I made it to my destination, to Edinburgh, early this morning. Day 1 is the travel day where it's all about getting to my destination - the two flights and the four hour layover in Newark.
I'll remember that the next time when I travel and try to find a flight with only an hour layover, if possible. The flight from Newark arrived an hour before schedule but we had to wait on a gate to open as apparently there is much traffic at 05,30 in the morning. Yes, that was sarcasm.
During that wait on the tarmac, I struck up a conversation with the guy next to me (a grad student) in the middle seat as I sat by the window. He spoke not a word during the entire 5 1/2 hours but was really helpful when it came to passing the food and water we were served. I don't blame him for not liking the middle seat.
His home was Edinburgh (although he's from England originally) and he was glad to be back from his 2 weeks in the US. He told me a little about the city and how the Scottish people don't have this need to talk to you unless they want to. He mentioned it was unlike America where everyone has these 'plastic smiles' (as he put it) and wants to talk about nothing in general. He mentioned November 5th and that there would be fireworks that day. And he asked if I'd heard the story of Greyfriars Bobby - which I saw mentioned in the travel book but didn't get around to reading about it. So, he didn't tell me the story but said I'd find out.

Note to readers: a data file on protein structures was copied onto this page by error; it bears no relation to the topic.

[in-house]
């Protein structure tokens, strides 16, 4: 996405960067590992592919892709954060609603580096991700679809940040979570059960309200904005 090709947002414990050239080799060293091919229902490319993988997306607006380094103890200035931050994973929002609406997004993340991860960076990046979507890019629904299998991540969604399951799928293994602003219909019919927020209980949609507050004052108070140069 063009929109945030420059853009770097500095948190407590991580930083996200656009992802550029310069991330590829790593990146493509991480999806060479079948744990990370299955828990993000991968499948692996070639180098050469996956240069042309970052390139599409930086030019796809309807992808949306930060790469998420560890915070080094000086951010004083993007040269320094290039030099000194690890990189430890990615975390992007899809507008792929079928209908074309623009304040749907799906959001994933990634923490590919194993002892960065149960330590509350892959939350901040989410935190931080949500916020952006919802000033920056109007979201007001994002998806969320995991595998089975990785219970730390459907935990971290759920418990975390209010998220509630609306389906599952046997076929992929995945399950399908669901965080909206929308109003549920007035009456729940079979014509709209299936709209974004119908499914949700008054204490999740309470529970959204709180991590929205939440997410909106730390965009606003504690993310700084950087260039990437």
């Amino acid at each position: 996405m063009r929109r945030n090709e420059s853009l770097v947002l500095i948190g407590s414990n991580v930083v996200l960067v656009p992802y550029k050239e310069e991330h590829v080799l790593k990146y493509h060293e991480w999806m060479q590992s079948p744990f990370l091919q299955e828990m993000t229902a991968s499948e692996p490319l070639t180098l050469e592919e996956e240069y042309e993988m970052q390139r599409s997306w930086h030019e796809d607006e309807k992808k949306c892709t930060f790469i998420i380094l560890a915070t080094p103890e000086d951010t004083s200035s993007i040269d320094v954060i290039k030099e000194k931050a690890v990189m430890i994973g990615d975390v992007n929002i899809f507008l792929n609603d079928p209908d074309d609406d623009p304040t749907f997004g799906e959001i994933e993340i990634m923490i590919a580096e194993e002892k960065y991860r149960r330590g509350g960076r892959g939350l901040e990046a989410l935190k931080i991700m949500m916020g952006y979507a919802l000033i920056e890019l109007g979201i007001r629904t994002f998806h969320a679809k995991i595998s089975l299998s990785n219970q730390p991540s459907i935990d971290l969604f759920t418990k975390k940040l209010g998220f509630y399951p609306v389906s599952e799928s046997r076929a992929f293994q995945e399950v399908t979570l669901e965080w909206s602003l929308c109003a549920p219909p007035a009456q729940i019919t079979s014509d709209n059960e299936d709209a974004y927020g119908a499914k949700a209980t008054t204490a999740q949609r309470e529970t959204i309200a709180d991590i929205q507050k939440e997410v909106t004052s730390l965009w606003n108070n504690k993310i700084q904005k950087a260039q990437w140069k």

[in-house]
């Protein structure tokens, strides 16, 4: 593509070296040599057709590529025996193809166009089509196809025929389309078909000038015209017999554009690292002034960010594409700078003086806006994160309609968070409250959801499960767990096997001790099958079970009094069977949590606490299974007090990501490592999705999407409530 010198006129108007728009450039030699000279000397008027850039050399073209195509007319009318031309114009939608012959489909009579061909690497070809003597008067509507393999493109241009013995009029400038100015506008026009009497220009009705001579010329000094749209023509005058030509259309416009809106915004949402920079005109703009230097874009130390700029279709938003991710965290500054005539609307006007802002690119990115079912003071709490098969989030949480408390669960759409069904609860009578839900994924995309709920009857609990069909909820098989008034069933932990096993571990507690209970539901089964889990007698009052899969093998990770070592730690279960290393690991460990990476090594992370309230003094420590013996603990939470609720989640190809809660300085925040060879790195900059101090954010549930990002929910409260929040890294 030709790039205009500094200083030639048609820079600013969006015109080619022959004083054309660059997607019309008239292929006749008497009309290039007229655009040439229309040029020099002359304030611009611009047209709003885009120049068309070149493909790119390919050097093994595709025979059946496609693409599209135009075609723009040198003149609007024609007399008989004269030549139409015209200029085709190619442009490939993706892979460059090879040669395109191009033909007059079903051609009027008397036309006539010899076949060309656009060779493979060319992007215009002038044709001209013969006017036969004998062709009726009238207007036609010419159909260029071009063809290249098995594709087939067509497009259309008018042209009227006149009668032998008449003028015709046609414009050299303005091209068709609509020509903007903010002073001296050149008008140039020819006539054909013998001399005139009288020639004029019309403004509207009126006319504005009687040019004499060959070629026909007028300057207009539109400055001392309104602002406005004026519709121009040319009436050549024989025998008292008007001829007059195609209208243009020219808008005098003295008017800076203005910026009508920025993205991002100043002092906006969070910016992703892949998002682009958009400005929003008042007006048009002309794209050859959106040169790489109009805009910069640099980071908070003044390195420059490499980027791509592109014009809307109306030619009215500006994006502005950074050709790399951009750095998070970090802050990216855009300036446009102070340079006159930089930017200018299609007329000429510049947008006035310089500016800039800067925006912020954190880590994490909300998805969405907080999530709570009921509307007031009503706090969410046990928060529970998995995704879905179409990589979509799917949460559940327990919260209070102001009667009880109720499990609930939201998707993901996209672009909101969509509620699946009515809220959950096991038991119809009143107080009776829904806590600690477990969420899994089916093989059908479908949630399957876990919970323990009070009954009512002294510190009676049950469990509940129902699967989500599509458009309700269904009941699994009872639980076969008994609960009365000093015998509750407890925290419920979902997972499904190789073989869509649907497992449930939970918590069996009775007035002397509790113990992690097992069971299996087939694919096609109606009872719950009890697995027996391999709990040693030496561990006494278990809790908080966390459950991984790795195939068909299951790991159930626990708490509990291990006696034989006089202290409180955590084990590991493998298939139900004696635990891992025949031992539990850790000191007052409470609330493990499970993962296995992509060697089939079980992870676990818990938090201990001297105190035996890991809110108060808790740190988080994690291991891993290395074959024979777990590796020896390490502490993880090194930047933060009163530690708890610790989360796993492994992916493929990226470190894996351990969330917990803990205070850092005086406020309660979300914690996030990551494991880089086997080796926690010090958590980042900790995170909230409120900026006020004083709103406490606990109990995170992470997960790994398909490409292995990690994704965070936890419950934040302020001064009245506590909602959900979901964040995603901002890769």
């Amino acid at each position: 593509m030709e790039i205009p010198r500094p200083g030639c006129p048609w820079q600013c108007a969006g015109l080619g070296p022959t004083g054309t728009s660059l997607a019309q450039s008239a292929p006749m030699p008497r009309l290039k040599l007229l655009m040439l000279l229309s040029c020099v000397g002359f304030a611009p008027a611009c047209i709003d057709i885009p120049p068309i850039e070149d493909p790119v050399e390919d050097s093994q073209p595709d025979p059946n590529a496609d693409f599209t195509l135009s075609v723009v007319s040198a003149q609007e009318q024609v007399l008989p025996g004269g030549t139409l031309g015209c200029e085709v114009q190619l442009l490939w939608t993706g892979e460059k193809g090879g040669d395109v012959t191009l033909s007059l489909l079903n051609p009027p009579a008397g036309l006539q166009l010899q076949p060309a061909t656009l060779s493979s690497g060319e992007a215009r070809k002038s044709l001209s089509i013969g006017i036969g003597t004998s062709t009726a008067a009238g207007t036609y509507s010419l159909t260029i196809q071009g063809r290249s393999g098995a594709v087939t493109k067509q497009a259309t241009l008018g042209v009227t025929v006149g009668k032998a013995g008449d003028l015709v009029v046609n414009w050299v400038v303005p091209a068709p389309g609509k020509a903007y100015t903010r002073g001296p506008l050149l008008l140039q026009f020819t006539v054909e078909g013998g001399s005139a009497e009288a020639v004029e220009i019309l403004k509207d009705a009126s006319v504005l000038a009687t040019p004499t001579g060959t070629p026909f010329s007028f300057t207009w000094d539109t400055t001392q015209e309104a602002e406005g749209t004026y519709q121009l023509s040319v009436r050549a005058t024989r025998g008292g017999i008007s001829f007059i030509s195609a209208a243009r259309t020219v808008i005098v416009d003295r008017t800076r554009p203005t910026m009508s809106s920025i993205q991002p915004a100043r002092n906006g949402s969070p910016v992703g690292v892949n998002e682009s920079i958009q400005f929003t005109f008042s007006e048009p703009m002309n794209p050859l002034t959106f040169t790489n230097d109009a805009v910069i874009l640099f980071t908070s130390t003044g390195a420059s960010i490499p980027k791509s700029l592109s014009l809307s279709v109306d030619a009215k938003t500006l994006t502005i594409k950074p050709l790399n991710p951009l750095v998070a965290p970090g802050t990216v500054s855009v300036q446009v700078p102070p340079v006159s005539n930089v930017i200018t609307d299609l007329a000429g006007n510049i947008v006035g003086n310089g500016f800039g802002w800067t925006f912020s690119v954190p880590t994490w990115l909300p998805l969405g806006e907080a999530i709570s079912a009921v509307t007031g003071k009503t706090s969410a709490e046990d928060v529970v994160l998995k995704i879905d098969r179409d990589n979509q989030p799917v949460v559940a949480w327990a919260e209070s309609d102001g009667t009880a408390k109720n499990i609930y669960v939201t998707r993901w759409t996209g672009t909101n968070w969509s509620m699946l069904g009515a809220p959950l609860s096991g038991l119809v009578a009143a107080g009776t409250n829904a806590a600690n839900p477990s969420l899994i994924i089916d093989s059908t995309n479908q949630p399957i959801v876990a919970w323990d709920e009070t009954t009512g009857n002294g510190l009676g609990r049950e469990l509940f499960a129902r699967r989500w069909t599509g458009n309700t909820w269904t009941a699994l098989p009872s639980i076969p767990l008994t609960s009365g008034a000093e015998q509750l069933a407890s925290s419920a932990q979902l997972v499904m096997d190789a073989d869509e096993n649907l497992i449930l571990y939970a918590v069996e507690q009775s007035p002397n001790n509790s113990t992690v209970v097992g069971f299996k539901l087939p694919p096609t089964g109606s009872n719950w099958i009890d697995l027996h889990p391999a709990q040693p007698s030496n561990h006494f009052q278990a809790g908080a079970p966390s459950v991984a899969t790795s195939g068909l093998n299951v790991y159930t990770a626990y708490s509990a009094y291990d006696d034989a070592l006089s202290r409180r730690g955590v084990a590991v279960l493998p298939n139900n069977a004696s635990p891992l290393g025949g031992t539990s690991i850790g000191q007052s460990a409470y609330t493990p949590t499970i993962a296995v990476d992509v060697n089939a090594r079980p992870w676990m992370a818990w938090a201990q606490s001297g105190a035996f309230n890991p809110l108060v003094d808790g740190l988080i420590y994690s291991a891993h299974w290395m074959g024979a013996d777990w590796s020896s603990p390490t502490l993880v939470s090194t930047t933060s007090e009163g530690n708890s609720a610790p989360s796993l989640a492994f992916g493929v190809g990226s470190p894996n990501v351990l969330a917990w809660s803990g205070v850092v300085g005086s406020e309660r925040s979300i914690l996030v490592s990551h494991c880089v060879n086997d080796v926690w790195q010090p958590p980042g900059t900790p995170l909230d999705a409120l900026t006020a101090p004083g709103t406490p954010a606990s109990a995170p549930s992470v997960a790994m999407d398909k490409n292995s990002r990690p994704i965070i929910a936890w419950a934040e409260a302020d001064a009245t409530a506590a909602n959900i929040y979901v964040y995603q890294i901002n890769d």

I was glad that he was willing to talk with me. As is the case at times whilst traveling, we never exchanged names - only words and thoughts. And a love of British comedy - particularly IT Crowd, Ab Fab, and Fawlty Towers. He was surprised that I knew of Keeping Up Appearances. We then parted ways when we landed and I waited in the long line to enter the country.
The weather. Let's just say that it's cold and I should have brought that one pair of jeans I own. Jeans are not my favourite thing to wear but they do keep out the chilling wind. At least this time I had a good pair of boots and a warm hooded coat. I found that as long as I keep moving, it's not too bad. But it's nothing close to the temperatures I'm used to back home.
It's 'city centre', not 'downtown'. I discovered that as I boarded the bus at the airport and asked if it went downtown. Not that I didn't have all the time in the world to research every aspect of the trip, I guessed when it came to which station to exit. I chose the last one at Waverly Station and somehow found my way to the Grassmarket area where I met up with the owner of the flat I've rented for my first four nights. He was nice enough to carry my large duffle bag up the six flights of stairs as I struggled for breath carrying my large photo backpack and another 'purse' that's really a clandestine camera bag meant for one body and one or two lenses.
After checking into my attic flat, I had every intention of going out to explore the city. However, I drifted off to sleep for about 3 hours and then went to find a grocery store.
Since I am staying here for only four days, that pretty much limits what I'm able to buy to cook for myself. So dinner was a simple basmati rice with vegetables and feta. Even though the packages here are tiny compared with those back in the States, they can last quite a long time when you're cooking for only one. 60 grams of uncooked rice didn't seem like a lot but sure did when it was cooked and you added the sautéed onions, bell peppers, and tomatoes and then topped that with feta.
I walked some more after the early dinner and then returned to the flat where I baked up four oat scones and had a dram of whiskey - which reminds me the Croatian Šljivovac (plum brandy). Whiskey, shortbread, scones, and kilts. I'm sure there is more to Scotland than that. For now, that is my first taste of Scotland.